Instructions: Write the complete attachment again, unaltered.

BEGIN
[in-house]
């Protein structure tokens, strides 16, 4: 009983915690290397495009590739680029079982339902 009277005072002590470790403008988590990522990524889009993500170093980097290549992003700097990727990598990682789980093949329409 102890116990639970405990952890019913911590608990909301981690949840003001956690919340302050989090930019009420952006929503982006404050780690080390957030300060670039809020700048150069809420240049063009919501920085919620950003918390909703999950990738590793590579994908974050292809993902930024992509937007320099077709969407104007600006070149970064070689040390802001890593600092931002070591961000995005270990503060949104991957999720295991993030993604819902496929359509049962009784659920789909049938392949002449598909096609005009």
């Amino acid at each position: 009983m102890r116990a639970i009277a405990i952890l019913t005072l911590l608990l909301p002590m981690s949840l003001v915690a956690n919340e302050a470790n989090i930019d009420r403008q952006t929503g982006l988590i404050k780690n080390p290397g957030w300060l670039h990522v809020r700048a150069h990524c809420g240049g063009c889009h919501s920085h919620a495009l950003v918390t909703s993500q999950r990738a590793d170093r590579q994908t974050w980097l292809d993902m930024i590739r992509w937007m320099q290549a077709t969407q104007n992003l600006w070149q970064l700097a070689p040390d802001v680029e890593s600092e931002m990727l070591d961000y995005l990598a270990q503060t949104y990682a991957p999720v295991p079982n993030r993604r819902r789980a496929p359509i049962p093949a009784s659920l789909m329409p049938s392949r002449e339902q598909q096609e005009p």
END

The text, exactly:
[in-house]
């Protein structure tokens, strides 16, 4: 009983915690290397495009590739680029079982339902 009277005072002590470790403008988590990522990524889009993500170093980097290549992003700097990727990598990682789980093949329409 102890116990639970405990952890019913911590608990909301981690949840003001956690919340302050989090930019009420952006929503982006404050780690080390957030300060670039809020700048150069809420240049063009919501920085919620950003918390909703999950990738590793590579994908974050292809993902930024992509937007320099077709969407104007600006070149970064070689040390802001890593600092931002070591961000995005270990503060949104991957999720295991993030993604819902496929359509049962009784659920789909049938392949002449598909096609005009």
């Amino acid at each position: 009983m102890r116990a639970i009277a405990i952890l019913t005072l911590l608990l909301p002590m981690s949840l003001v915690a956690n919340e302050a470790n989090i930019d009420r403008q952006t929503g982006l988590i404050k780690n080390p290397g957030w300060l670039h990522v809020r700048a150069h990524c809420g240049g063009c889009h919501s920085h919620a495009l950003v918390t909703s993500q999950r990738a590793d170093r590579q994908t974050w980097l292809d993902m930024i590739r992509w937007m320099q290549a077709t969407q104007n992003l600006w070149q970064l700097a070689p040390d802001v680029e890593s600092e931002m990727l070591d961000y995005l990598a270990q503060t949104y990682a991957p999720v295991p079982n993030r993604r819902r789980a496929p359509i049962p093949a009784s659920l789909m329409p049938s392949r002449e339902q598909q096609e005009p």